On the weekend of April 6th, I drove up to High Island, south of Houston to Houston Audubon’s Smith Oaks Rookery for Houston Audubon‘s first “Flight In Focus” photography workshop. The rookery had been on my list of places to visit, but when I saw they were having a 2 day photography workshop I decided that this was something I didn’t want to miss.
Speakers at the workshop were Alan Murphy, Trey Williams, Sonny Manley, Clay Taylor from Swarvoski optics, and Joe Smith. Topics ranged from set ups for bird photography, to digiscoping to urban eagle photography.
The lighting was overcast and foggy almost the whole time, but all of the photo shoots were fun and the talks were great. Some of the photographer speakers took more of a studio approach to wildlife photography and talked about their setups and lighting while others took more of naturalist approach and only photographed their subjects in natural light and spontaneous settings. I found it very interesting to hear talks from both camps and it has given me pause to think about my own photography style and philosophy, which I’m sure I will write more about later.
Some of the birds I was lucky enough to see and photograph on High Island that weekend were: Roseate Spoonbills, Great Egrets and the Double-Crested Cormorant. The Houston Raptor Center also brought in some of their educational/rescue birds for a photo shoot, which was fun. I’m starting to have mixed feelings about staged photo shoots though… definitely more on that later.
This past weekend, the air was filled with the songs of Robins and the whistles of Cedar Wax wings. Thousands of these birds ascended on the Austin area a few days ago. I don’t think it’s probably a coincidence that it coincided with the polar vortex up north. Humans dig in somewhere warm when it gets cold, birds can just fly somewhere warmer! My hiking accomplice and I also noticed alot of Cedar Waxwings… you often see them with Robins so perhaps they decided to ditch the cold up north and join their compatriots for a Texas vacation.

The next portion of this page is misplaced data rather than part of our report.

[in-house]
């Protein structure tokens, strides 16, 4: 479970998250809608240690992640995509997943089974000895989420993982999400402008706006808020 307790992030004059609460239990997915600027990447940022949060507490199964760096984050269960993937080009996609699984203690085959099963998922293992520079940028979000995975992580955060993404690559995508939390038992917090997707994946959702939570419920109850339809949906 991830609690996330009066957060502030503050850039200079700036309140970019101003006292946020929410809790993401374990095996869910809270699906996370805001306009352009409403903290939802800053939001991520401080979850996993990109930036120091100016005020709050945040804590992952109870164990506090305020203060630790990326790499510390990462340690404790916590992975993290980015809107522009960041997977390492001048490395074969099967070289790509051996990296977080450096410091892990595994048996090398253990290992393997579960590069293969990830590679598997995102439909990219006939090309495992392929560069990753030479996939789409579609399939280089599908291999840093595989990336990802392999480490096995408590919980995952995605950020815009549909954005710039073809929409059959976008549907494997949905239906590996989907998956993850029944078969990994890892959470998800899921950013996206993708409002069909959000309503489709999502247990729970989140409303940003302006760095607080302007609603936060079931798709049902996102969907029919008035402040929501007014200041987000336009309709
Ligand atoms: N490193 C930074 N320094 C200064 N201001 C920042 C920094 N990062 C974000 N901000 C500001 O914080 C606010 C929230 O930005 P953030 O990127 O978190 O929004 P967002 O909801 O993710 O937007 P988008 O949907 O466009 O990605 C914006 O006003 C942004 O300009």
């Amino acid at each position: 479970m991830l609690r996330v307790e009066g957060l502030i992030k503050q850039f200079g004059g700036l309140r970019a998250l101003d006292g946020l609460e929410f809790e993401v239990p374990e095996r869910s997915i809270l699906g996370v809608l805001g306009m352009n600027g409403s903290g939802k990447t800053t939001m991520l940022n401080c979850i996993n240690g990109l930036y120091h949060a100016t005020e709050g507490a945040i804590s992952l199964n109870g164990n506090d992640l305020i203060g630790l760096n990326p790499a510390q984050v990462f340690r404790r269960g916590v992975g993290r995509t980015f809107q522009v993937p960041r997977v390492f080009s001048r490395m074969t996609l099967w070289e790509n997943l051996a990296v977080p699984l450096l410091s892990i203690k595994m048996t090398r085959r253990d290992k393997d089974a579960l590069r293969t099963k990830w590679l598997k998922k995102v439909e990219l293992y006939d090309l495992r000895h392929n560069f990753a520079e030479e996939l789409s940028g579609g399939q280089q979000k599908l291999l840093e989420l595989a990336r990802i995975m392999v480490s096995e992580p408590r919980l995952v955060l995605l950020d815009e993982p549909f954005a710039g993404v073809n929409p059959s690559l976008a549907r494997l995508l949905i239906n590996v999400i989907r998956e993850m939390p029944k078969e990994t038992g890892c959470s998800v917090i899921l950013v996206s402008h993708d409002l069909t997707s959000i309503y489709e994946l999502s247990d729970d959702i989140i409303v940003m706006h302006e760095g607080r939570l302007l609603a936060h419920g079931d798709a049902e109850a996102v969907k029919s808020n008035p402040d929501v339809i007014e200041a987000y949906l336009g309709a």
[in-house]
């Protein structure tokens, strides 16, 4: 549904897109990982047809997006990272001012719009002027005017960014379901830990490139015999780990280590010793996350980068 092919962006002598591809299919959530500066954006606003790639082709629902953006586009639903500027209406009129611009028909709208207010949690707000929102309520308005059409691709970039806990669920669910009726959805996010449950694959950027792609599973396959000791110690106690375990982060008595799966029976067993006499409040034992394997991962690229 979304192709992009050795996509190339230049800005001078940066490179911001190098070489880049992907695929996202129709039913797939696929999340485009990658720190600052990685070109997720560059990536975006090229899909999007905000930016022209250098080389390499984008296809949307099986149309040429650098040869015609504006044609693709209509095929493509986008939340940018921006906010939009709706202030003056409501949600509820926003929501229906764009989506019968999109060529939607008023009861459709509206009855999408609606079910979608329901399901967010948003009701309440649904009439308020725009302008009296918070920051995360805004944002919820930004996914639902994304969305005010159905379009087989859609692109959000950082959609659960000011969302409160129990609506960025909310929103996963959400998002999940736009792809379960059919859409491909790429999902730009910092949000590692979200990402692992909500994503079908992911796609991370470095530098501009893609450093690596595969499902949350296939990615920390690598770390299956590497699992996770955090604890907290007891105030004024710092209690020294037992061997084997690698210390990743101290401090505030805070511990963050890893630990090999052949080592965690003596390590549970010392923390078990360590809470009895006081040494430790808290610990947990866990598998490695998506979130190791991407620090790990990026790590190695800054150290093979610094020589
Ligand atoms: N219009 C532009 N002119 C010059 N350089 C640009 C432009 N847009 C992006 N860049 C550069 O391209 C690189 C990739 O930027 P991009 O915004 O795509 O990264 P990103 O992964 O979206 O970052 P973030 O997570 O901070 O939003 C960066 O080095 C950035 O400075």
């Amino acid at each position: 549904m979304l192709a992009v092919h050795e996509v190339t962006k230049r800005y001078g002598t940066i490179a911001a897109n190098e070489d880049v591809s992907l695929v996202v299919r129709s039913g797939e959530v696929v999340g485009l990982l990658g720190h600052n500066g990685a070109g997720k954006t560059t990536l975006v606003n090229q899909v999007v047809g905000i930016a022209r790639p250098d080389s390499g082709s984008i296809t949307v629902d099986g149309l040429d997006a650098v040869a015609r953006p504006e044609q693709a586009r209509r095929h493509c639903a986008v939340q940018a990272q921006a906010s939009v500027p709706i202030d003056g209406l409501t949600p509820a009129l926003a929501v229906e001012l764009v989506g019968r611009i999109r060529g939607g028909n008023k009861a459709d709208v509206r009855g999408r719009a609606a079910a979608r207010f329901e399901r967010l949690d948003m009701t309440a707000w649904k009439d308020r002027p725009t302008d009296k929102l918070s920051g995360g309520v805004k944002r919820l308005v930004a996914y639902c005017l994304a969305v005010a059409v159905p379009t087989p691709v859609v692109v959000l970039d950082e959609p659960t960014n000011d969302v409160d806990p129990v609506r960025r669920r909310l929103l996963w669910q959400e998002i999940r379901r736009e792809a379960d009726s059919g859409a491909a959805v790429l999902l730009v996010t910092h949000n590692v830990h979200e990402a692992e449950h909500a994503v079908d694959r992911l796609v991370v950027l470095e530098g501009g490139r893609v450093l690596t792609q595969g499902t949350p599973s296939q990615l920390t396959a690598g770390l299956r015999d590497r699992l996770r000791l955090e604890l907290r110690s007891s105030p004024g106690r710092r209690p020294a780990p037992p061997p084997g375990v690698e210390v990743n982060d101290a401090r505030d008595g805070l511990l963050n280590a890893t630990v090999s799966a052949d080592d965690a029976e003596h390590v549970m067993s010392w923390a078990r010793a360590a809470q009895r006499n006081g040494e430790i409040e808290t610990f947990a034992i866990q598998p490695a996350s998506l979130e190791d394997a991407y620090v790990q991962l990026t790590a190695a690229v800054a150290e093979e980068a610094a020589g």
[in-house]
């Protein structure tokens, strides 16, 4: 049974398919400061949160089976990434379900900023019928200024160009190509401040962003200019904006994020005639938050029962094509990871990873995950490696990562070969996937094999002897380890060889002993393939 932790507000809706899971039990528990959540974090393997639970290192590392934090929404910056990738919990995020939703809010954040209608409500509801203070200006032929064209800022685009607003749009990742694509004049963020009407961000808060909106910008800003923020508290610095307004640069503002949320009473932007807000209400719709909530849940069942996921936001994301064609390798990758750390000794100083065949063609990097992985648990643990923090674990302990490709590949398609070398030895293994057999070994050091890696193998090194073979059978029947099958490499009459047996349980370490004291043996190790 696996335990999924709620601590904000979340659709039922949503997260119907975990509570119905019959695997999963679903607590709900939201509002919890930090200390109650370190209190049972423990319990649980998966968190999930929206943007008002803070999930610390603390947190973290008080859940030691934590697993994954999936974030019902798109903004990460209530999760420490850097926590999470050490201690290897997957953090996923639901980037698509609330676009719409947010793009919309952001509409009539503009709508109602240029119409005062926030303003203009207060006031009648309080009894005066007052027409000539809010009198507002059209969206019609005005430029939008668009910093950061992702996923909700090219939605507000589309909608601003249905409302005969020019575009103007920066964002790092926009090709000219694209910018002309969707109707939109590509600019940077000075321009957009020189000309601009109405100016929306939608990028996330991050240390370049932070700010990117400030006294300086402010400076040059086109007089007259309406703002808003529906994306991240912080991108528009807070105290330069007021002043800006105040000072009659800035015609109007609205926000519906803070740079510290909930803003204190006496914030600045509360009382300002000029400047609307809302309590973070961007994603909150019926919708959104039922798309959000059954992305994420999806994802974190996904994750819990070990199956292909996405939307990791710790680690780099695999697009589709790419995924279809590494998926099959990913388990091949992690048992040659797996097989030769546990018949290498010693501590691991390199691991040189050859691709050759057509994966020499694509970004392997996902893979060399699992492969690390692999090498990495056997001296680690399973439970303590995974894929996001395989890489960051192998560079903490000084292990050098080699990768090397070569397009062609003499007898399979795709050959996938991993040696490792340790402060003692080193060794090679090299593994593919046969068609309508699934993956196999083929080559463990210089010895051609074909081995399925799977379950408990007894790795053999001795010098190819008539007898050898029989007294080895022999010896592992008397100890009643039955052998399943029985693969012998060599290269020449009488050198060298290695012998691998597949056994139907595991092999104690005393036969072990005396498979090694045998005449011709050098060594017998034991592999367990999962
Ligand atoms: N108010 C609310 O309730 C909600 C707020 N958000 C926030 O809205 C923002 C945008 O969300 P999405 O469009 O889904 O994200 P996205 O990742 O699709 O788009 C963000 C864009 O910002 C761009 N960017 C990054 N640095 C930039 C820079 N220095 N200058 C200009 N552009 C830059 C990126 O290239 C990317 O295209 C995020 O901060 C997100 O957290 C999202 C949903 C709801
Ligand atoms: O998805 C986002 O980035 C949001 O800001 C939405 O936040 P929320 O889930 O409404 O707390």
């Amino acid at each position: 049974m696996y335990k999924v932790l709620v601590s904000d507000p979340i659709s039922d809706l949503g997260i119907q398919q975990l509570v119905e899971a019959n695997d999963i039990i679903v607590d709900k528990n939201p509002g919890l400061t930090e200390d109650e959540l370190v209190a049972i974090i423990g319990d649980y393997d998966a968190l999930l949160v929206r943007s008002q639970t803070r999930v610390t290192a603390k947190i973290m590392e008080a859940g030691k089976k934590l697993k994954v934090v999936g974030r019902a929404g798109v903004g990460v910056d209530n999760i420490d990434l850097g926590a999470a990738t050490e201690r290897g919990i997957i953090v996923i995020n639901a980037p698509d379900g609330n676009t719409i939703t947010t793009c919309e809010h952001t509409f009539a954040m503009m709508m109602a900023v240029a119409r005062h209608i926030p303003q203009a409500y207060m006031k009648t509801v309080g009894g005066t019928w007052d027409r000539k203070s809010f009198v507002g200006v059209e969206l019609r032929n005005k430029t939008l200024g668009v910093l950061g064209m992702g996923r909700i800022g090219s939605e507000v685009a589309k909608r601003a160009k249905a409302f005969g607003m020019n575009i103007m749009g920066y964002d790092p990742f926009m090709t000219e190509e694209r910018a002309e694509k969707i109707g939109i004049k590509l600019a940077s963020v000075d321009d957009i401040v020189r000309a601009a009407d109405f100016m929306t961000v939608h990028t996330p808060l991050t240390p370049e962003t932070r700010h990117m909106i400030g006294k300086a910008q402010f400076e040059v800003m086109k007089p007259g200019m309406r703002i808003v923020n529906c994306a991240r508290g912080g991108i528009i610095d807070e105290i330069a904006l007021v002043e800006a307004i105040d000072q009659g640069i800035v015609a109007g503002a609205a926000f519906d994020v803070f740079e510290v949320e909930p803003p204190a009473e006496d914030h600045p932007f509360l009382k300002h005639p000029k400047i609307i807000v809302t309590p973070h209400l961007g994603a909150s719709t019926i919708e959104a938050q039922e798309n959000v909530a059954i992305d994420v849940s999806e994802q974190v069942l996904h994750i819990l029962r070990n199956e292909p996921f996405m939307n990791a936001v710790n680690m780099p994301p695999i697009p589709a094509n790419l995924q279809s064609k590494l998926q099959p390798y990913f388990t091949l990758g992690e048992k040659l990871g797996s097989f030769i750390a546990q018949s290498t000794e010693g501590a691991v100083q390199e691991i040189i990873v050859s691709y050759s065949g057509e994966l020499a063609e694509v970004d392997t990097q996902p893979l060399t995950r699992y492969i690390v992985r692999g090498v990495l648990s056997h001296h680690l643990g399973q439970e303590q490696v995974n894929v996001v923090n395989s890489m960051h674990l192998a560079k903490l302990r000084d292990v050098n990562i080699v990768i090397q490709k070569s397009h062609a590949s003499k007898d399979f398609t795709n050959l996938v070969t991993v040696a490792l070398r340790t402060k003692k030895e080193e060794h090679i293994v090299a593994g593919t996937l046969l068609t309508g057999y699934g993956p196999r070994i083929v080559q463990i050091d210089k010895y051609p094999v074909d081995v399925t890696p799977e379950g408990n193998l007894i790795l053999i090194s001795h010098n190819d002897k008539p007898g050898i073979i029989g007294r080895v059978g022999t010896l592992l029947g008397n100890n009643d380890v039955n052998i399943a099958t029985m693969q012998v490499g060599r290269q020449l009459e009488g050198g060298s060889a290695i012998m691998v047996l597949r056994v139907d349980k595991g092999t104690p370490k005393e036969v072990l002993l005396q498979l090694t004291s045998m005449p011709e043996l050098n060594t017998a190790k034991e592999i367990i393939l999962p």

Cedar Waxwings – photo credit H. Valey
During a hike in the hill country on Sunday we found ourselves surrounded by hundreds of Robins. The song of the birds were so intense at times that I felt like we were in a rain forest. The birds were flitting from tree to tree and hopping on the ground looking for insects. We noticed that a few we looked at seemed very tired.
This happened a couple years ago as well, when there was a particularly cold spell of weather up north. A huge group of Robins headed in to Texas, and that time they all landed in my backyard! Well it seemed that way… see the photo below!
Robins – photo credit H. Valey
So in most places the Robin is the harbinger of spring, but sometimes in Austin it’s the harbinger of someone else’s winter.
I tagged along on a Golden-Cheeked Warbler bird banding session with biologist Julie Murray from the Travis County Balcones Canyonlands Conservation office in Austin, Texas. The endangered birds are banded and re-sighted every year during breeding season to help scientists understand how many birds are returning each year, how long they live and how big their territories are, among other things.
Below is a photo essay of the banding experience.
For more information on the BCCP and the Golden-Cheeked Warbler, check out these resources below:
In some parts of the US, Ravens are pretty ubiquitous. Here in Austin their appearance is a bit more rare, but it seems I see more and more of them every year. Austin is a bird friendly town and in that fashion the Austin UT campus has set up a couple of cool bird cams this spring. The first one was the Peregrine Falcon cam on the University Texas Tower and now there is a Raven cam. A nesting pair of Ravens has set up a nest outside of the Texas Advanced Computing Center on campus and you can watch them raise their chicks online while you’re at work. Pretty cool stuff!
Fulton is just outside of Rockport TX, the place that got hardest hit during Hurricane Harvey last summer. You could still see the signs of the storm. Tarped roofs and piles of gathered debris were evident pretty much on every street we traveled in Rockport & Fulton.
When we got to the marina, still more signs of storm recovery. Bait sho
I wanted to get this done in January, but well the month steamrolled over me before I knew what happened.< Anyhow,! I’ve been wanting to do an overview of my favorite nature experiences of 2017.- -more- It’s healthy I think,- to look back on the past year and celebrate the moments that made that year special.> It’s so easy to forget the little things that brought a smile to your face or changed the way you look at the world. One of the reasons I like photography is it allows me to go back to a specific moment in time and relive it briefly.